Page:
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The US Springboard Project, a women-only opportunity to sell ideas to potential investors, has for the first time ventured to Israel to help women holding senior executive positions in Israeli companies raise American venture capital.
"Today there are many very talented women in senior executive positions but when it comes to raising investment capital, the biggest challenge for women is cracking the tight network of venture capitalists who are connected with potential deals," said Amy Millman, president of Springboard Ventures, a Washington-based non-profit organization that coaches women-owned and -run businesses in the search for venture capital, during her first visit to Israel to start the project. "The companies they are running are often not speaking the language of investors. At the same time investors are not used to seeing and working with women - they are used to people who look like them and work like them and thus more women have to get out there and learn how to play the game."
Since 2000, Springboard programs have raised $3.5 billion for about 350 businesses of various sizes throughout the US. For the project in Israel, some 45 Israeli companies have submitted their nominations for the project, mostly from the life science and biotechnology field of which 12 companies were selected.
"Per capita we believe that there are more highly talented and educated women in Israel and a higher concentration of women in the fields of medical science and biotechnology," said Millman. "Many of the very talented career women here know the scientific world, but they don't know the money world. They are very shy of publicity and prefer to stay in the background, but in order to attract investor capital you need both substance and presence."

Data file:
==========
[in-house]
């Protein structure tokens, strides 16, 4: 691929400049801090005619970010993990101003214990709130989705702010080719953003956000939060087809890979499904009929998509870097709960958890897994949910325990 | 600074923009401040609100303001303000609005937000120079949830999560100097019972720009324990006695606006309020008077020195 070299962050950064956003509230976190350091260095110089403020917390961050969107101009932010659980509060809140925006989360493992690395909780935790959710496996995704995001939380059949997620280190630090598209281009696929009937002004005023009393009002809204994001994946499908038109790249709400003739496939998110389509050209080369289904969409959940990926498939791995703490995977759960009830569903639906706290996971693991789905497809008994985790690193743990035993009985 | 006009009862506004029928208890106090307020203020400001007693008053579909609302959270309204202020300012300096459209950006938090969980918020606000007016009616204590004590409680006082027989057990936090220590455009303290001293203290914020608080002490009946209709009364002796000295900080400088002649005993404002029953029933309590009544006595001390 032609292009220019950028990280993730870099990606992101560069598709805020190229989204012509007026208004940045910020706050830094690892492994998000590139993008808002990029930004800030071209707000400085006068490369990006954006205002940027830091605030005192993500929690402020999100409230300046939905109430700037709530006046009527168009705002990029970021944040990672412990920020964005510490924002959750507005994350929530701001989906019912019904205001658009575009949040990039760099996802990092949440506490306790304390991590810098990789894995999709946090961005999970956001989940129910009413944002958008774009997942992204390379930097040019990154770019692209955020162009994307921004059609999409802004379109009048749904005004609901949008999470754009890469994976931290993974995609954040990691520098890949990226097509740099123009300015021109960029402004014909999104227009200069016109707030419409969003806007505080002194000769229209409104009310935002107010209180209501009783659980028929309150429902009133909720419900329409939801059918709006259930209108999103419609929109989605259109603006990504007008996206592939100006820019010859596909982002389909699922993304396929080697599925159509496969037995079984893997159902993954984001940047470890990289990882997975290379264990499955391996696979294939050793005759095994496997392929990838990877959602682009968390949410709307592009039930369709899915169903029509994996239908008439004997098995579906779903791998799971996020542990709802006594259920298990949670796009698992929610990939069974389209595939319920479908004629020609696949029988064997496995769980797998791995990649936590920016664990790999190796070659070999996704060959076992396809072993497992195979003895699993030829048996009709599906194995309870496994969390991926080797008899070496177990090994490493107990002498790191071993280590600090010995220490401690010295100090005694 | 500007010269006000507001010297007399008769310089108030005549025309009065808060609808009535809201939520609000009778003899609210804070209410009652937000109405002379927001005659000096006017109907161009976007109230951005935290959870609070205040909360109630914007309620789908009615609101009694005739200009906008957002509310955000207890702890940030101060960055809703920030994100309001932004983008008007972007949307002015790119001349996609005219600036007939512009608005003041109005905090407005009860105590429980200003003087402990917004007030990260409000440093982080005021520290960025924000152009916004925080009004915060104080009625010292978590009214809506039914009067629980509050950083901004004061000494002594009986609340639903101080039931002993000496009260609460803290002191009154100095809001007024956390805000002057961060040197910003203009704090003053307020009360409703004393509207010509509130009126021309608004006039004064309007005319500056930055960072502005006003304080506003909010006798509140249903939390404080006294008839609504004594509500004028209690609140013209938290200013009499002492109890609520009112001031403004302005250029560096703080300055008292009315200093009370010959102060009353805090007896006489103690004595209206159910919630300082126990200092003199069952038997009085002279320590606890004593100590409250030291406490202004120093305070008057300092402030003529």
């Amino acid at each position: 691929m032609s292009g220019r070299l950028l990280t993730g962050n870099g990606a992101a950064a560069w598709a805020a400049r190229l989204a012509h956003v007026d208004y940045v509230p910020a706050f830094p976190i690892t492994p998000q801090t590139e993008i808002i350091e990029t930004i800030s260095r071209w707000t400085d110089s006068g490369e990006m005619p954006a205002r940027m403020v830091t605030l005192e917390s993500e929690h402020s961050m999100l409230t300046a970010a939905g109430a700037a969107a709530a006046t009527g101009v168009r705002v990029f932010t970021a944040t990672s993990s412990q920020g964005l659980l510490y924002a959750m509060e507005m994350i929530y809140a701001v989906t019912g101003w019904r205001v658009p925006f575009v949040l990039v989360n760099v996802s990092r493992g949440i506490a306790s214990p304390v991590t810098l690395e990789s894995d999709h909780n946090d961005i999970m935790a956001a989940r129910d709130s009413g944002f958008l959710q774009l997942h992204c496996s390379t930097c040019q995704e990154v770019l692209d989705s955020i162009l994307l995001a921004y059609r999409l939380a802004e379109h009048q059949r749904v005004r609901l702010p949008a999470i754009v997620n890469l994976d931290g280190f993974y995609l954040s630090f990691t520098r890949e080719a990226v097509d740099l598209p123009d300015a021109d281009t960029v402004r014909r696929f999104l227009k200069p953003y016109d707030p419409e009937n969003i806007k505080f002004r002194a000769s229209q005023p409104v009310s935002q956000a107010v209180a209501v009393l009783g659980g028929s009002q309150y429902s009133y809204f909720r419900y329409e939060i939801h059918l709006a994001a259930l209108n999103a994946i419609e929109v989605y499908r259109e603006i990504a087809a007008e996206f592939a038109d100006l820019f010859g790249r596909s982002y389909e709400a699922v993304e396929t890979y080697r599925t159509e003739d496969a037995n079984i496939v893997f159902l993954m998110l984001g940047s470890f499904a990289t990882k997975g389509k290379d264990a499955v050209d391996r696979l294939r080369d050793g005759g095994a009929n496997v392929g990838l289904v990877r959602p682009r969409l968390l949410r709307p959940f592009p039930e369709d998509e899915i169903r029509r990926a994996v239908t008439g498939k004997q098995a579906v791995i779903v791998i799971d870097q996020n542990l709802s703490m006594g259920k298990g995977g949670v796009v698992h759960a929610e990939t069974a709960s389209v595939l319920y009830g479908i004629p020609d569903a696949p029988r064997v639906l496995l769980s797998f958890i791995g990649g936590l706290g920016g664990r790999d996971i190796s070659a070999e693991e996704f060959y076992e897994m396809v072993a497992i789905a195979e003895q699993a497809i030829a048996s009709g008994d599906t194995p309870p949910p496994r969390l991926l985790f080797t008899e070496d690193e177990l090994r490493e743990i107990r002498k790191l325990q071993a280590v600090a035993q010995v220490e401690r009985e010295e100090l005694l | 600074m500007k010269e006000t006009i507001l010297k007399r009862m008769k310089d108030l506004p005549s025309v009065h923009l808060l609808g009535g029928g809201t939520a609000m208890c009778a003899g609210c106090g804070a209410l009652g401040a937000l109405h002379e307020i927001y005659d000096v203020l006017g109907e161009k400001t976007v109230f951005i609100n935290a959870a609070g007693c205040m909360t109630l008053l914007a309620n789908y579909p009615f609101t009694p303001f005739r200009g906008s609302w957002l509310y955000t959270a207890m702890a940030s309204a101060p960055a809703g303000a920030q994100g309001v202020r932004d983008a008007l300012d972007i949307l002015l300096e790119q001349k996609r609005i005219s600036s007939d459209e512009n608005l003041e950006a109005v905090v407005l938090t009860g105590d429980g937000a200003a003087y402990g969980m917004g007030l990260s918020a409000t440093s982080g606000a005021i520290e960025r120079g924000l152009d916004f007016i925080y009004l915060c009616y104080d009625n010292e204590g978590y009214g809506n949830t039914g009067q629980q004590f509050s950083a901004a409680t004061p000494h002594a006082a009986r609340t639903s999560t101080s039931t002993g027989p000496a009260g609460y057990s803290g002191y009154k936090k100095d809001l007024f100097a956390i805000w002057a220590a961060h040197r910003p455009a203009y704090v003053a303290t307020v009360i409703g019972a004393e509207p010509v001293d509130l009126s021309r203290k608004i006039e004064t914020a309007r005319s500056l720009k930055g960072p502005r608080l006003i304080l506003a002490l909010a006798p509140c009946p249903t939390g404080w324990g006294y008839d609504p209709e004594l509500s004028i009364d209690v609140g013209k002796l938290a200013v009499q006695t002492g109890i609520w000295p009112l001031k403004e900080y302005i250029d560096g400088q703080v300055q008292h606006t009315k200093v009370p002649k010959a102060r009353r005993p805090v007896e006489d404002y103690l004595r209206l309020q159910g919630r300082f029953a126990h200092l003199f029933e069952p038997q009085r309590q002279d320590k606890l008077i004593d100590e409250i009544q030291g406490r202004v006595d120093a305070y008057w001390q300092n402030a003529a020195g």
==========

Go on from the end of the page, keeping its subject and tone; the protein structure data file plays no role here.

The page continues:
This month, the program started with a coaching seminar co-sponsored by Tel Aviv University on how to present business plans to investors. In April, the 12 selected investment-ready high-growth Israeli companies in telecom, security, IT and life sciences will be part of a company showcase to an audience of corporate, angel and venture investors at George Washington University in Washington, D.C.
Among the selected companies are BioCancell Therapeutics Inc., a biotechnology company specializing in the development of patient-oriented, targeted therapy for the treatment of a wide range of cancers; Hooja, a software company that provides a converged technology platform to enable interactivity between digital screens, the web and mobile devices; NexSig Ltd., a developer of adaptive diagnostic systems for early detection of neurological disorders and WideMed, a leading player in the growing biomedical signal diagnostics and treatment market offering the most comprehensive sleep information system currently available.
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